Bradford City football stadium blaze surgeon honoured
It is nearly three decades since a fire swept through Bradford City's Valley Parade ground, killing 56 people and injuring hundreds more.
And yet a pioneering burns research unit set up in its aftermath and funded largely by donations continues to thrive, with its founder still considered some sort of local hero.
Prof David Sharpe, who was presented with an award during Bradford City's last home game of the season, still finds that status surprising.
"I think there's a bit of a myth that I personally dragged people out of the stand and saved their lives but that's not true," he said.
"I just did what I was paid to do."
Prof Sharpe had been working as a consultant plastic surgeon for just five months and was on call when fire broke out during a match between Bradford and Lincoln, on 11 May 1985.
He treated and planned surgery for more than 200 people who had suffered burns, mainly to the hands, scalp and back of legs.
"You become very fond of people when you're treating them like that, there is a lot of camaraderie on the ward, it's like a family," he said.
One of the many people injured that day was Matthew Wildman, who told the BBC "[I] looked down at my hands and they were bubbling like melting cheese".
The then 17-year-old was sitting in the block adjacent to where the fire started.
It is thought a lit cigarette or match dropped onto rubbish beneath the club's wooden main stand could have sparked the blaze, which took no more than four minutes to leave 56 spectators fatally injured.
Mr Wildman was "badly burned from head to foot" and was taken to St Luke's hospital in Bradford where he was treated by Prof Sharpe and his team.
"I must have had five different experiments carried out on me with all sorts of new techniques for skin grafts and I had potions injected into me that helped my face repair naturally over time," he said.
"The entire team was superb."
In the weeks after the fire, Prof Sharpe helped found the Plastic Surgery and Burns Research Unit at the University of Bradford, where he was director until retiring in December last year.
The centre does not treat burn victims but carries out stem cell research to try to find new ways to treat the injuries and speed up the healing process.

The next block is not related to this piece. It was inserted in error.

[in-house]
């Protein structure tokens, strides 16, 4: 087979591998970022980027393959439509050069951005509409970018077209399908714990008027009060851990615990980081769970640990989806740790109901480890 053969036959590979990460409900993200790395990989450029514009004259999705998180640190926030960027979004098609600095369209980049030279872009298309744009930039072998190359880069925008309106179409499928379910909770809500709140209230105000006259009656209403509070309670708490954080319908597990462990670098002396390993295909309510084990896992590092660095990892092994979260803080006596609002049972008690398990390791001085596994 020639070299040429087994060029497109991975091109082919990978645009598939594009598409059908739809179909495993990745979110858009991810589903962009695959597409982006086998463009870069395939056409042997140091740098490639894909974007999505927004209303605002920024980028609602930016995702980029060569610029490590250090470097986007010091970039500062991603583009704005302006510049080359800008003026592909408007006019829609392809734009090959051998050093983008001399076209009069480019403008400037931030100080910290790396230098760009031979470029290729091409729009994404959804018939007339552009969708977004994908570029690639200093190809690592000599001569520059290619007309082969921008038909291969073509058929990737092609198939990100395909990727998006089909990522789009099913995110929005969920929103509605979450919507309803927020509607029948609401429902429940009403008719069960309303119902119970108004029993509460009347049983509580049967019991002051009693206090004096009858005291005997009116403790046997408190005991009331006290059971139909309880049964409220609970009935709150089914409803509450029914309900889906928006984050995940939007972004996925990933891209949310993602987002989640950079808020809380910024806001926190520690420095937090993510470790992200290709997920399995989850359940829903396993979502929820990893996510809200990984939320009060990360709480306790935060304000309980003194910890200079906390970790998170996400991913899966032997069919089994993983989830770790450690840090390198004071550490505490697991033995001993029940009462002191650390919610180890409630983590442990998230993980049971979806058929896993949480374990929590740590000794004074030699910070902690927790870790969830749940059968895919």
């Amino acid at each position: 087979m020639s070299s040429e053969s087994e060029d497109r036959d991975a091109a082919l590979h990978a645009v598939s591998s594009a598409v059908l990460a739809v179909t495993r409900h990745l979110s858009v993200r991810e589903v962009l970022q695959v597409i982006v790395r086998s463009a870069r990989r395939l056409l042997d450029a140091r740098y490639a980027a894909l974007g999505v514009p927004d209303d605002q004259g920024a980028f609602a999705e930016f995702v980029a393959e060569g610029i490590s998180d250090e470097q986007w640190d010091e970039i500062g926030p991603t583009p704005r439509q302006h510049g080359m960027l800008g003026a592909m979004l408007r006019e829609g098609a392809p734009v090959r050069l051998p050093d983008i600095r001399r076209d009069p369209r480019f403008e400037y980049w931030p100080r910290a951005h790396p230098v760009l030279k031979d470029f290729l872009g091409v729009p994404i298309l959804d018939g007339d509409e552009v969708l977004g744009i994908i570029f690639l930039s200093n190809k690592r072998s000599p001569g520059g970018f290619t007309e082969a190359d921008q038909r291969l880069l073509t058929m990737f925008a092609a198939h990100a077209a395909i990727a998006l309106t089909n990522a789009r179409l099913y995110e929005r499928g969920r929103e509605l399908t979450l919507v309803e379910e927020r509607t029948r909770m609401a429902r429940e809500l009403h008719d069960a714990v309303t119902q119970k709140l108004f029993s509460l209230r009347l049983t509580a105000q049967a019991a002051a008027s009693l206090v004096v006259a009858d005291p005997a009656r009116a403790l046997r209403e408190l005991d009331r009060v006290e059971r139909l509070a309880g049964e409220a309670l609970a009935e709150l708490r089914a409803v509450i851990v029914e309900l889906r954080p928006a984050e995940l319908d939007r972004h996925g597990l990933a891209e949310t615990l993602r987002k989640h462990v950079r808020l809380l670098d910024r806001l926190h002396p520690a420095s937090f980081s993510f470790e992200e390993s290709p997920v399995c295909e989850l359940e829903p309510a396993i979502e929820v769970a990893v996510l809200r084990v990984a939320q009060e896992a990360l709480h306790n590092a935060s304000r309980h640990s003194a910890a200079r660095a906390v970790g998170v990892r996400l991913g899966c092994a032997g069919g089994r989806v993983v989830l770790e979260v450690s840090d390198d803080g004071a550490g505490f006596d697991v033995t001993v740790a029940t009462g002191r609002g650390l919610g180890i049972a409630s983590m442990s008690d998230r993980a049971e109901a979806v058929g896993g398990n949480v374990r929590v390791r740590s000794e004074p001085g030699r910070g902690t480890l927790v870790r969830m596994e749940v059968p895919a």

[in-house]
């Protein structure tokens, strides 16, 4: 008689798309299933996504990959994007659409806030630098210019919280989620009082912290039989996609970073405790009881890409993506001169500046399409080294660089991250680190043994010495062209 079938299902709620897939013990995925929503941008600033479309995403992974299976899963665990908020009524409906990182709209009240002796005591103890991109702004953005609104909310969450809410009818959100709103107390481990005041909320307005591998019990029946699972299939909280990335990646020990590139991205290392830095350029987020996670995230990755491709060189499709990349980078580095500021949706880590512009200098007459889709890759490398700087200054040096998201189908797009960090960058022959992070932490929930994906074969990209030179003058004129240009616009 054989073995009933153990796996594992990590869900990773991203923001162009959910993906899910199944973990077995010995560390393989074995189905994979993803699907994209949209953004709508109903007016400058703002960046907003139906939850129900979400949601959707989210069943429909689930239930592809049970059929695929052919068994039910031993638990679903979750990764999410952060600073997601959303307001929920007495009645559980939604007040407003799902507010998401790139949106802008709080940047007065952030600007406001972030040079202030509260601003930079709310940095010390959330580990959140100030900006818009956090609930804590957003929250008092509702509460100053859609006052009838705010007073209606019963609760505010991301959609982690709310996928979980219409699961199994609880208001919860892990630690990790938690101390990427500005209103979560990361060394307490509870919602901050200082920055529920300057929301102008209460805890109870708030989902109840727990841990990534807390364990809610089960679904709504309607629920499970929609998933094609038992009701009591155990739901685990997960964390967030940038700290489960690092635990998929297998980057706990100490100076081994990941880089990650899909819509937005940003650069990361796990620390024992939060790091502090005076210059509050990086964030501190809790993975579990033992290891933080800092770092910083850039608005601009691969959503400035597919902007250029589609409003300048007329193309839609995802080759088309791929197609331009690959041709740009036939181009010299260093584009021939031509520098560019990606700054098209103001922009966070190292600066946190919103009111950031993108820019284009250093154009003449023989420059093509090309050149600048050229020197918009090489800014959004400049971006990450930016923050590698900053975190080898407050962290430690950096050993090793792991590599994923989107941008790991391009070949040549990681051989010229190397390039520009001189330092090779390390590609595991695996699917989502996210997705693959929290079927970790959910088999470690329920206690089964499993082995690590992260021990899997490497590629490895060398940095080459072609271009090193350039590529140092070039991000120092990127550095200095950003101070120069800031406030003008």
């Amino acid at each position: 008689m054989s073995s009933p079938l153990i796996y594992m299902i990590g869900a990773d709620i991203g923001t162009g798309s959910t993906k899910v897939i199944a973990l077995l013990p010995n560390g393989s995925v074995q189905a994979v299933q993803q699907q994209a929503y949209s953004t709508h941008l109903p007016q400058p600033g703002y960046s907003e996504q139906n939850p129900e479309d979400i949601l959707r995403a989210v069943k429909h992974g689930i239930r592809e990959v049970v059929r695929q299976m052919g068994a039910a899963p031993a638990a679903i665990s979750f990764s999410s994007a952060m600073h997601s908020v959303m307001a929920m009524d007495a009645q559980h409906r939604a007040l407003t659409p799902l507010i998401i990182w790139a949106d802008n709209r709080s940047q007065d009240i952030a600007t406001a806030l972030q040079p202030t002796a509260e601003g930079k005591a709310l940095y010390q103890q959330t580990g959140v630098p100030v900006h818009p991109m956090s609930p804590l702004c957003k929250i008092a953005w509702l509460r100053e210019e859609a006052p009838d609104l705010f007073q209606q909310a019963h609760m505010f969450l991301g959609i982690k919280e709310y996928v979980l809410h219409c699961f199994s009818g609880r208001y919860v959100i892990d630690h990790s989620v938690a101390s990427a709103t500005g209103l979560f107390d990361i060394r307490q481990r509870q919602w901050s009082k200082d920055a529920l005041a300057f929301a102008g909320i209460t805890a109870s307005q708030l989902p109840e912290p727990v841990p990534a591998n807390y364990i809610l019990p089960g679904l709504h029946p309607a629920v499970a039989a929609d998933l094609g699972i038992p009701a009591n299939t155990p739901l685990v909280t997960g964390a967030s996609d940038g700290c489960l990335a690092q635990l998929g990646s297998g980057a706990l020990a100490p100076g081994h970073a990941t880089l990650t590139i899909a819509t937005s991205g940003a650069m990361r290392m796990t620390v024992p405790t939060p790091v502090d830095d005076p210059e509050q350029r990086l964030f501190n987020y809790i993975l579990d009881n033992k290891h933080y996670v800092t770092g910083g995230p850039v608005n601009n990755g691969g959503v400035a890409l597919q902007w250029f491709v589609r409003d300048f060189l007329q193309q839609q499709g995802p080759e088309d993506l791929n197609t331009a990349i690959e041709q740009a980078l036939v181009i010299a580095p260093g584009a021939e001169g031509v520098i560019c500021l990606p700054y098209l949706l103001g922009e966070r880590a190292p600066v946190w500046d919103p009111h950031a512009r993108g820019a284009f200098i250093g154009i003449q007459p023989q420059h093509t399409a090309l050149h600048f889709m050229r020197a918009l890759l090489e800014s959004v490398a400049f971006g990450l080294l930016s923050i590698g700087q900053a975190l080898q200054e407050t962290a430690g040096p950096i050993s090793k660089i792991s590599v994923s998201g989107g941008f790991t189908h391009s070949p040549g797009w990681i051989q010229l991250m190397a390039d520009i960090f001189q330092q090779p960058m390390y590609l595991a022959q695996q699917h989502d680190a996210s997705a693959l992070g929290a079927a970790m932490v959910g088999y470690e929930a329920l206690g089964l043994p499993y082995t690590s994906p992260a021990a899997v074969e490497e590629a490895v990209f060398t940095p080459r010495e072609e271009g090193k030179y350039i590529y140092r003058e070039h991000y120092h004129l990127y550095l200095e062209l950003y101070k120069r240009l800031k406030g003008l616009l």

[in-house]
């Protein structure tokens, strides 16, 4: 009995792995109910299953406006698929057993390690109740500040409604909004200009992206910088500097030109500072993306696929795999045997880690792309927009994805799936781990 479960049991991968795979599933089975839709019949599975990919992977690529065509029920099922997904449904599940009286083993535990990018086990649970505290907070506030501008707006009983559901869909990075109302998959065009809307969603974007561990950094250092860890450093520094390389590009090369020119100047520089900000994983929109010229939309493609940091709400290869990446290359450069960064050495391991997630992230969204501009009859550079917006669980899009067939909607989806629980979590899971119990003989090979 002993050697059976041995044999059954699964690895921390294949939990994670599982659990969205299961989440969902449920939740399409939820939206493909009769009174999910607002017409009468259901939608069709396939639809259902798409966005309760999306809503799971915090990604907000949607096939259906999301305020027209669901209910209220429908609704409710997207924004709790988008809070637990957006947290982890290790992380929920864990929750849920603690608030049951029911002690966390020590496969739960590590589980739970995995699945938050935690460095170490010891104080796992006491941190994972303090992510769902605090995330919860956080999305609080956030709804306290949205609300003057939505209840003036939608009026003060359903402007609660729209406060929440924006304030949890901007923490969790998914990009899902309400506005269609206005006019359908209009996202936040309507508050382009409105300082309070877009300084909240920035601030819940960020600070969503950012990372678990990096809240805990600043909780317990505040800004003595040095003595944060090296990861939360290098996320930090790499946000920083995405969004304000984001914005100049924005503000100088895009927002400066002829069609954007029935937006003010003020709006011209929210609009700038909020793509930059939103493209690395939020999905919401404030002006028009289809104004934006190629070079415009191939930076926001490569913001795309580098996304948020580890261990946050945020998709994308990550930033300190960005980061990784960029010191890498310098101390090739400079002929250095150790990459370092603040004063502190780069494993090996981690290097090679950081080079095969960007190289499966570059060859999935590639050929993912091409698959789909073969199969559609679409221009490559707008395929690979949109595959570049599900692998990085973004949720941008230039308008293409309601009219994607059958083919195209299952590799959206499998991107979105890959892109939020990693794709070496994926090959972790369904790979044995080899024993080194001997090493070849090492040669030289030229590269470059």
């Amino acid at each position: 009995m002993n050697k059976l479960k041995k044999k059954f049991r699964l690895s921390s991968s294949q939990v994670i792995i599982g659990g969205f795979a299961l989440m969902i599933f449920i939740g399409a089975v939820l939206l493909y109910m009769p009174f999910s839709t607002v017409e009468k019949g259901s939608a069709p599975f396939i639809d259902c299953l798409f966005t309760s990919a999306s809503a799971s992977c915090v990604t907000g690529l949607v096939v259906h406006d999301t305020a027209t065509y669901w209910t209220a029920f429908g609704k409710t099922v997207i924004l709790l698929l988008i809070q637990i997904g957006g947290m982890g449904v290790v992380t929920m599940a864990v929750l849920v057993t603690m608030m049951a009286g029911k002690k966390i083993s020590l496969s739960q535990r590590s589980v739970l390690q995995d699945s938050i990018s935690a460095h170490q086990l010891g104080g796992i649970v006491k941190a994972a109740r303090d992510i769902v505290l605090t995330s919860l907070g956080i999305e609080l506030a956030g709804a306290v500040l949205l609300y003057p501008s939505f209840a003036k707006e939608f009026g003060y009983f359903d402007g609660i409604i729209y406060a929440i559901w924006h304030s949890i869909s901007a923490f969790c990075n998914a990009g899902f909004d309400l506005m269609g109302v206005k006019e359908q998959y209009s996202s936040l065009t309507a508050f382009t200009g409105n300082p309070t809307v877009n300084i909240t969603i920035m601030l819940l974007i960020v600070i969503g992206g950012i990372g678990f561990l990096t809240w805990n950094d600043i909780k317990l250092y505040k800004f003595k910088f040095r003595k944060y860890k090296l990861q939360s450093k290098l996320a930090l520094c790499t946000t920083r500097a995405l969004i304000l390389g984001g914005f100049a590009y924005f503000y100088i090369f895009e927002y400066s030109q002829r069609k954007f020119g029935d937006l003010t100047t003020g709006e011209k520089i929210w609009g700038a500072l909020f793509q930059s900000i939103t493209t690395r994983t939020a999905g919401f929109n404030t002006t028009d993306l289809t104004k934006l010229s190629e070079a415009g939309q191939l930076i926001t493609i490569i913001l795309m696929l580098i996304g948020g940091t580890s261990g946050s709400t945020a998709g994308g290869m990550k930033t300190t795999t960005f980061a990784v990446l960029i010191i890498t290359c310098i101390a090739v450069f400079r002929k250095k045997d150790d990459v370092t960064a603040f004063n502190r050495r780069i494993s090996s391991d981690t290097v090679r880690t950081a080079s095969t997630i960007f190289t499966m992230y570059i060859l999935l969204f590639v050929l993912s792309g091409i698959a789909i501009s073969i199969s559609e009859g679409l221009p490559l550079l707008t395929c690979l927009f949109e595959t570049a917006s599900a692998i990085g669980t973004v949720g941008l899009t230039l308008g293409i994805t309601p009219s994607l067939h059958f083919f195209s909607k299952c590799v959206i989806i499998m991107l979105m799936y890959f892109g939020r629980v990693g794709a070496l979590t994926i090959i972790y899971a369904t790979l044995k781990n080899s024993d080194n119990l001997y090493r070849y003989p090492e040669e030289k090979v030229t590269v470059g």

It was established by, and continues to exist through, donations from members of the public.
At the beginning it was also assisted by the royalties from Prof Sharpe's "Bradford sling", which he designed and used to help those injured in the disaster.
An appeal by Bradford's Telegraph and Argus newspaper to mark the 25th anniversary of the disaster raised more than £167,000 - enough to fund the unit for several more years.
Prof Sharpe said: "It's gone on much longer than expected."
And Alan Carling, of the Bradford City Supporters' Board, thinks that support will continue for a long time, despite Prof Sharpe's departure.
"It's the lasting tribute - the institutional tribute - to the 56 who died," he said.
"A lot of people owe their quality of life to Professor Sharpe and his colleagues in the early days of the burns research unit.
"He was thrown in to the middle of an awful situation but his response to it led to great improvements in treatment to burns victims, and that has continued to this day."
Prof Sharpe has described the tragedy as a "catalyst" that led to research and improvements.
"Initially, the value of the unit was in clinical studies, for example research into scalp burns, which lots of people suffered at Bradford City, and treating them by putting a balloon under the scalp to stretch out the skin.
"Burns will always be with us, so if we can speed up the healing process and make it easier it has long-term benefits."
The presentation ceremony to mark Prof Sharpe's retirement was held at half-time on the pitch during Bradford's League One match against Crawley Town.